Does it allow drainage into drains that are usually placed in the gutter or access to manholes?
if the cross section has rounded off edges as in the diagram then wouldnt it create a nasty wheel trapping groove between kerb and bikeway?

joemmo's picture

posted by joemmo [802 posts]
13th October 2012 - 16:15

4 Likes

Sounds like a great idea to me. Apart from anything else, the fact that it's relatively inexpensive might just persuade forward-thinking councils that provision can be made for cyclists within their budgets.

nowasps's picture

posted by nowasps [246 posts]
13th October 2012 - 16:21

6 Likes

Good idea though I'd be worried about slipping on the sides - not when entering but while riding along it.

TheHatter's picture

posted by TheHatter [810 posts]
13th October 2012 - 18:04

5 Likes

Simon,

What happens at junctions?

For example would it continue straight across a small side street?

What about a more major junction - in Denmark you would have a smooth transition to road level - how does that work with a bikway?

posted by Dave42W [32 posts]
13th October 2012 - 20:52

3 Likes

Here's an idea what about picking a section of London or wherever and fitting the cycle tracking and then picking a similar area and spend the same amount of money on employing new traffic police but no cycle lane over a 5 year period. I would bet my life on the area with the traffic police having a vastly reduced accident rate and drivers (and cyclists) being far more respectful. Won't happen because the road building lobby have nothing to gain.
Oh and I'm not a policeman.

posted by belgravedave [169 posts]
13th October 2012 - 22:41

2 Likes

It's good to hear that someone is looking at innovating new solutions to cycling infrastructure.

An option that has the potential to reduce cost will certainly appeal to politicians and give highways engineers one argument fewer against sharing road space more equitably.

It appears to be a pre-formed solid section – I'm wondering how it copes with bends and curves. We don't have many straight roads here in the UK.

posted by Campag_10 [153 posts]
14th October 2012 - 13:17

3 Likes

I don't know if I get this are all. So its a raised cycle lane?

What size is it? because not everyone cycles at the same speed, can you get passed others on the lane?

Why not just design a raised section that can be fitted along the edge of current cycle lanes? Would that not be cheaper still. It would also stop vehicle's encroaching into cycle lanes.

The problem comes when you try to put this into practice along current routes. What happens when you come to a junction, bus stop, roundabout.....etc.

I'd like to see a video of it in practice, but seems like a non starter for me Thinking

Gkam84's picture

posted by Gkam84 [8825 posts]
14th October 2012 - 20:21

2 Likes

THIS LOOKS LIKE A CRACKING IDEA, WILL ANY GOVERNMENT OR COUNCIL HAVE THE BALLS TO BACK IT THOUGH!

posted by djm778 [33 posts]
15th October 2012 - 10:17

8 Likes

A little monday update/feedback

First of thanks for all your comments, both positive and negative. It certainly help us identifying issues and potentials. Smile

First off to answer Handlebarcam regarding preventing people to just sneak out and remove it, the diagram is a simplified visualization of how the princip work, in reality the bolting is done below the top surface, so when it finally installed you can't access the bolts. Currently the design and the material used can withstand sustained pressure of more than 6 tonnes from the top, so it allows streetsweepers to clean it, since the pressure is divided on top of minimum 2 elements at all time, so yes it can be cleaned. It also allows for water drainage both from the street and from the element itself.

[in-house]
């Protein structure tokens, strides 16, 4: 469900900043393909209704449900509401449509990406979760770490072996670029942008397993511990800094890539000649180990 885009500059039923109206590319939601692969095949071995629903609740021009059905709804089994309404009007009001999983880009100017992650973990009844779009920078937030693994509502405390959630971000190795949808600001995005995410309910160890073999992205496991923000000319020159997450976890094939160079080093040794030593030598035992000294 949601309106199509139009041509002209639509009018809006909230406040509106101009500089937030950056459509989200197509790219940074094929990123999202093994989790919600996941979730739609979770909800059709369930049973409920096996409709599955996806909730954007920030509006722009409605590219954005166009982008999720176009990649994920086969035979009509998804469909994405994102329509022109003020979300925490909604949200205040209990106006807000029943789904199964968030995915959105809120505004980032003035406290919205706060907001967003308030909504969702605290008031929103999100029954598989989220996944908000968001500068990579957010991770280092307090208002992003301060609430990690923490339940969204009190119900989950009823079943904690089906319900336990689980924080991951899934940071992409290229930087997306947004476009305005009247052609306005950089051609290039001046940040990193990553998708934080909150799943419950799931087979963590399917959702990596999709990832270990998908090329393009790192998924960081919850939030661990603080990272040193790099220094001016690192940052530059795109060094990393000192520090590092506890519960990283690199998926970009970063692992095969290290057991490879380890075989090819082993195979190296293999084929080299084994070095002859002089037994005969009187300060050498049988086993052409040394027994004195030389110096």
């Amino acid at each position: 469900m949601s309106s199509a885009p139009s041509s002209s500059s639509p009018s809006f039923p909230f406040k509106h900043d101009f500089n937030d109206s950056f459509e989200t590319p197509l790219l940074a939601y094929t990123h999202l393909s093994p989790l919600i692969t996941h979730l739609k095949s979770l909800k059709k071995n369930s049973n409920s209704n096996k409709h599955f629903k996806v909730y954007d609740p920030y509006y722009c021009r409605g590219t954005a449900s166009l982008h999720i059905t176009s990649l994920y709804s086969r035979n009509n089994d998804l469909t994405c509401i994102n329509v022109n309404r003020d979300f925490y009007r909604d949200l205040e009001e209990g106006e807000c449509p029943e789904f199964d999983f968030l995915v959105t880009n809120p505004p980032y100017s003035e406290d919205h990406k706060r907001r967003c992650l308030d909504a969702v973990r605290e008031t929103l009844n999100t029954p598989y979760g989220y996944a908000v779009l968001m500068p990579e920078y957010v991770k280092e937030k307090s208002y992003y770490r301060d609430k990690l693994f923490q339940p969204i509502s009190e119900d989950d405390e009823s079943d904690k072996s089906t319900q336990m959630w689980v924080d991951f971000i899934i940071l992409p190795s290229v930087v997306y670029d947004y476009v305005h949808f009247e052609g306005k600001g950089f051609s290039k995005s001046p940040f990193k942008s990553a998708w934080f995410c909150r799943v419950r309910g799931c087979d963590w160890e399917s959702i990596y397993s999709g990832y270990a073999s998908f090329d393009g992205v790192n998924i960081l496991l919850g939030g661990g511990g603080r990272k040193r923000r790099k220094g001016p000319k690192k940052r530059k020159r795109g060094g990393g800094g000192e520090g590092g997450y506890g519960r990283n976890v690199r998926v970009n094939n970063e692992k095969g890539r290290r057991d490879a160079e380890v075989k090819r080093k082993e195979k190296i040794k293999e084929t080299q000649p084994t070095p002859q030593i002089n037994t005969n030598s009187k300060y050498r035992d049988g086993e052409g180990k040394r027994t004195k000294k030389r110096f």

Regarding falling off it, I might misunderstand what you mean so please forgive me in case this explanation doesn't make much sense. The kerb side of the element is not rounded as the diagram show, but a straight surface that is even with the rest of the top surface. So there shouldn't be any chance of your wheel getting locked in between the kerb and the bike path, the top surface is straight from the kerb and out to the road. (Hope that answers your question Joemmo and Thehatter)

The elements is intended to be used at wide roads, main roads so the elements come in standard widths of either 2 meter or 1.65 meter, so it allows to easily overtake slower cyclist (even though the 1.65m width is very close to the absolute minimum for that to happens). We're not planning that the elements is going to completely replace painted surface or barriers but as a supplement to other cycling infrastructure, so that the range of tool available to city councils becomes more varied.

Regarding junction, the element can withstand heavy load from trucks, coaches and cars, so it would be a possibility to let continue at smaller junctions like in Denmark, at major junctions the element will be slowly elevated down to street level, exactly like in Copenhagen. We have a special element just for the smooth transition from street and up to the bike path. The overall shape of the element allows it to create curved bends up to a certain point, so it can be used to create bended paths, so it can be used to not only straight street but also the more medieval street design we have here in Europe.

Hope that answers most of your questions.

Have a nice day
Simon

posted by Simon_Bikway [2 posts]
15th October 2012 - 19:26

5 Likes